Recode values with character subsetting

January 9, 2018
By

(This article was first published on Higher Order Functions, and kindly contributed to R-bloggers)

Do you ever have to recode many values at once? It’s a frequent chore when
preparing data. For example, suppose we had to replace state abbreviations
with the full names:

abbs <- c("AL", "AK", "AZ", "AZ", "WI", "WS")

You could write several ifelse() statements.

ifelse(abbs == "AL", "Alabama", 
       ifelse(abbs == "AK", "Alaska", 
              ifelse(abbs == "AZ", "Arizona", 

Actually, never mind! That gets out of hand very quickly.

case_when() is nice, especially when the replacement rules are more complex
than 1-to-1 matching.

dplyr::case_when(
  # Syntax: logical test ~ value to use when test is TRUE
  abbs == "AL" ~ "Alabama",
  abbs == "AK" ~ "Alaska",
  abbs == "AZ" ~ "Arizona",
  abbs == "WI" ~ "Wisconsin",
  # a fallback/default value
  TRUE ~ "No match"
)
#> [1] "Alabama"   "Alaska"    "Arizona"   "Arizona"   "Wisconsin" "No match"

We could also use one of my very favorite R tricks:
Character subsetting.
We create a named vector where the names are the data we have and the values are
the data we want. I use the mnemonic old_value = new_value. In this case, we
make a lookup table like so:

lookup <- c(
  # Syntax: name = value
  "AL" = "Alabama",
  "AK" = "Alaska",
  "AZ" = "Arizona",
  "WI" = "Wisconsin")

For example, subsetting with the string "AL" will retrieve the value with the
name "AL".

lookup["AL"]
#>        AL 
#> "Alabama"

With a vector of names, we can look up the values all at once.

lookup[abbs]
#>          AL          AK          AZ          AZ          WI         
#>   "Alabama"    "Alaska"   "Arizona"   "Arizona" "Wisconsin"          NA

If the names and the replacement values are stored in vectors, we can construct
the lookup table programmatically using setNames(). In our case, the datasets
package provides vectors with state names and state abbreviations.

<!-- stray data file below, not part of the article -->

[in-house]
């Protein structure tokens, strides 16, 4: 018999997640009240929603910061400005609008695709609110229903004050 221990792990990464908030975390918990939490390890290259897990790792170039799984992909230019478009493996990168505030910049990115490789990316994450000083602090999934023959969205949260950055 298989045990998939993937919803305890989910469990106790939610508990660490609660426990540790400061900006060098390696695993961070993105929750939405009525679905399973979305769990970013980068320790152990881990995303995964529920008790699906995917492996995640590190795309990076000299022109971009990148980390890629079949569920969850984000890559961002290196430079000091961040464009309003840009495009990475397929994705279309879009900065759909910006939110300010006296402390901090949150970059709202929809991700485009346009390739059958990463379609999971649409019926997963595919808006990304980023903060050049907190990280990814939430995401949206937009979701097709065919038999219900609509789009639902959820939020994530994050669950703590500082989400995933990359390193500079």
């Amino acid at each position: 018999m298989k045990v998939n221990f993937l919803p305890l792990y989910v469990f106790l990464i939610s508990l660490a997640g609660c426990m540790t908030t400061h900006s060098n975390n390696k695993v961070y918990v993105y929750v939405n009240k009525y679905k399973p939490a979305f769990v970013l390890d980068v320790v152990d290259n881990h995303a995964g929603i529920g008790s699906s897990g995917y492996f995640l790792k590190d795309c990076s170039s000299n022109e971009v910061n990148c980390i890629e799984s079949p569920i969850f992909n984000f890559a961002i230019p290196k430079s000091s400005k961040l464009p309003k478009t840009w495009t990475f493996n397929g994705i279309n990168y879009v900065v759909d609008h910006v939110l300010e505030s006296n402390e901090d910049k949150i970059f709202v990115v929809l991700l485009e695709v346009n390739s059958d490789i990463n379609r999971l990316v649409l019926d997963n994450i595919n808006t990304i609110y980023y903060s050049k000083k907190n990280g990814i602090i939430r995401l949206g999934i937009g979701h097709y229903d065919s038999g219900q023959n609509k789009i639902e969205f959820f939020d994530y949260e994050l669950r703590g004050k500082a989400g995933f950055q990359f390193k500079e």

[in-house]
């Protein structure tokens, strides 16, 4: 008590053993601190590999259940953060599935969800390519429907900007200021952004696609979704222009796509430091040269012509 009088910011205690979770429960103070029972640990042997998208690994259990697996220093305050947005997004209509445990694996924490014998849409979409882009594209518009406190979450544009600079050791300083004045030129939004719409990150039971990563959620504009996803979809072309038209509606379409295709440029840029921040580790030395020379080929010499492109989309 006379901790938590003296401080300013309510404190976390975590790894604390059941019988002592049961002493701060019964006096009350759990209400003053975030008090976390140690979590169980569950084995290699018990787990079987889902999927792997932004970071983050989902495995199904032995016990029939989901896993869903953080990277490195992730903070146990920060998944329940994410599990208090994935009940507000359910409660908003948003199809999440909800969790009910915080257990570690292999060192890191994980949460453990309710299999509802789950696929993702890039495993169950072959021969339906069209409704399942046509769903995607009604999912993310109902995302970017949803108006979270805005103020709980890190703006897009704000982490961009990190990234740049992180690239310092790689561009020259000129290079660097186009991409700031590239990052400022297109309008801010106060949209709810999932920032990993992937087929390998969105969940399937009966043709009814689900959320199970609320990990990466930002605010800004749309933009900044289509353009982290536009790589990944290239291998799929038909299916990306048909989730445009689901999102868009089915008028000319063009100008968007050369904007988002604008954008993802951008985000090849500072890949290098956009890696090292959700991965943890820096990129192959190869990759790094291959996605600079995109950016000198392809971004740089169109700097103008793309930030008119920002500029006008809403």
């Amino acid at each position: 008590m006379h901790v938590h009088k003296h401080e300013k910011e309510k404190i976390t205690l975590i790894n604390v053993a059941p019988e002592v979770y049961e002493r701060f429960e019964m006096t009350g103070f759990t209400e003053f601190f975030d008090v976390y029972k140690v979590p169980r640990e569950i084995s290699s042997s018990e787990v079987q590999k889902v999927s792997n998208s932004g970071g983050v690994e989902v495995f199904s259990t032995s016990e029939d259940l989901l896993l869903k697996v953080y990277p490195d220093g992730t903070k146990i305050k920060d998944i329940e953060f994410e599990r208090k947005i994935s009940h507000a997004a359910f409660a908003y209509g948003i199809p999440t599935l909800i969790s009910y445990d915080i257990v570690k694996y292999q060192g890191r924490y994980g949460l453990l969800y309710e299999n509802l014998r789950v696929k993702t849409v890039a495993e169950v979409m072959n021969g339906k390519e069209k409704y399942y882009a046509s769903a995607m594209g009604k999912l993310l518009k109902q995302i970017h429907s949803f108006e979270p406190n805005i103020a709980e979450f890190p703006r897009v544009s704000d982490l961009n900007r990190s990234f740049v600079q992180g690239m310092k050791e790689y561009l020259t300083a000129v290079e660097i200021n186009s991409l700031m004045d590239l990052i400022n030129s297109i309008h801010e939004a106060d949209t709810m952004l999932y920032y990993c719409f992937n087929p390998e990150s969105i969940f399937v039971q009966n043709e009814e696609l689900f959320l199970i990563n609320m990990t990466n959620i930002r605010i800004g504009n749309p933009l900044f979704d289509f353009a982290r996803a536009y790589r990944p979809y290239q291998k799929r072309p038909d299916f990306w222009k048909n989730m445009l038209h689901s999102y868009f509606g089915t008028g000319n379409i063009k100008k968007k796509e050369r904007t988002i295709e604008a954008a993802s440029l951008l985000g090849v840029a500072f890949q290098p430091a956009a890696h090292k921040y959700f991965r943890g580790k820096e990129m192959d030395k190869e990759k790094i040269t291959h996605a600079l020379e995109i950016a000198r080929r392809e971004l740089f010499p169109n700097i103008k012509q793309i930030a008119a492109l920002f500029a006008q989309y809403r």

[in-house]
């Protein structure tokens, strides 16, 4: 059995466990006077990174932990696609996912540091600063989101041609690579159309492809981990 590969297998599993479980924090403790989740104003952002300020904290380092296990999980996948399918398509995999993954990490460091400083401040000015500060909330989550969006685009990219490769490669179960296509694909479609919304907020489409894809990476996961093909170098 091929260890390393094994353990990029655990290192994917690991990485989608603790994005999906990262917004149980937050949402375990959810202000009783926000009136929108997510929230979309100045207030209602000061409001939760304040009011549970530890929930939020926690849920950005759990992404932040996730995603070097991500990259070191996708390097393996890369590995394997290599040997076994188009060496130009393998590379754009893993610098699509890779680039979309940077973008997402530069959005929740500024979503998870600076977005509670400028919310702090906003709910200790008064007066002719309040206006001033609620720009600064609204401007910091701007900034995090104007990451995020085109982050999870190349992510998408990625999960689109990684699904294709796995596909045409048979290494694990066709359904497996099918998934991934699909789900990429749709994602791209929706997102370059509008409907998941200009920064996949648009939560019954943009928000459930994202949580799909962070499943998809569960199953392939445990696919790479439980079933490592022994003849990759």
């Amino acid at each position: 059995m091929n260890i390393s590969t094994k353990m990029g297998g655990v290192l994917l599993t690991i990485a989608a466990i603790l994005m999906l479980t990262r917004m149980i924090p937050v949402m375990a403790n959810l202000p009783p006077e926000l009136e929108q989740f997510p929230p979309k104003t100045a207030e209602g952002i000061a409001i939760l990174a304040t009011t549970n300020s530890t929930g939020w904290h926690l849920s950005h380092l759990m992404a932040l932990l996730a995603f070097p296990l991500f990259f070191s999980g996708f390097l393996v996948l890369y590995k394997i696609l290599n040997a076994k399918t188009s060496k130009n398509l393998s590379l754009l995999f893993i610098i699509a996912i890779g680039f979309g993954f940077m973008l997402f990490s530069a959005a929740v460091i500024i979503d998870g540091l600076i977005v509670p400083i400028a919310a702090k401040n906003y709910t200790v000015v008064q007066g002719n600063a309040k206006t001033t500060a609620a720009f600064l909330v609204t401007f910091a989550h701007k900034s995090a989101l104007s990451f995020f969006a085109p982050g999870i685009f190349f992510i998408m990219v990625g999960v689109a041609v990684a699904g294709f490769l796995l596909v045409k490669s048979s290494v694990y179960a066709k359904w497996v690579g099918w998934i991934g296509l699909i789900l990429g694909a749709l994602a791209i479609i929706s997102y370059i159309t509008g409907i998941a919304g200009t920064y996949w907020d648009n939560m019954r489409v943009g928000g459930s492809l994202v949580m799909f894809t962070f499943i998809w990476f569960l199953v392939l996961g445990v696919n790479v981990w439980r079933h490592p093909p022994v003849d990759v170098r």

full_lookup <- setNames(datasets::state.name, datasets::state.abb)
head(full_lookup)
#>           AL           AK           AZ           AR           CA 
#>    "Alabama"     "Alaska"    "Arizona"   "Arkansas" "California" 
#>           CO 
#>   "Colorado"

full_lookup[abbs]
#>          AL          AK          AZ          AZ          WI         
#>   "Alabama"    "Alaska"   "Arizona"   "Arizona" "Wisconsin"          NA

One complication is that the character subsetting yields NA when the
lookup table doesn’t have a matching name. That’s what’s happening above with
the illegal abbreviation "WS". We can fix this by replacing the NA
values with some default value.

matches <- full_lookup[abbs]
matches[is.na(matches)] <- "No match"
matches
#>          AL          AK          AZ          AZ          WI         
#>   "Alabama"    "Alaska"   "Arizona"   "Arizona" "Wisconsin"  "No match"

Finally, to clean away any traces of the matching process, we can unname() the
results.

unname(matches)
#> [1] "Alabama"   "Alaska"    "Arizona"   "Arizona"   "Wisconsin" "No match"

Many-to-one lookup tables

By the way, the lookup tables can be many-to-one. That is, different names can
retrieve the same value. For example, we can handle this example that has
synonymous names and differences in capitalization with many-to-one matching.

lookup <- c(
  "python" = "Python", "r" = "R", "node" = "Javascript", 
  "js" = "Javascript", "javascript" = "Javascript")

languages <- c("JS", "js", "Node", "R", "Python", "r", "JAvascript")

# Use tolower() to normalize the language names so 
# e.g., "R" and "r" can both match R
lookup[tolower(languages)]
#>           js           js         node            r       python 
#> "Javascript" "Javascript" "Javascript"          "R"     "Python" 
#>            r   javascript 
#>          "R" "Javascript"

Character by character string replacement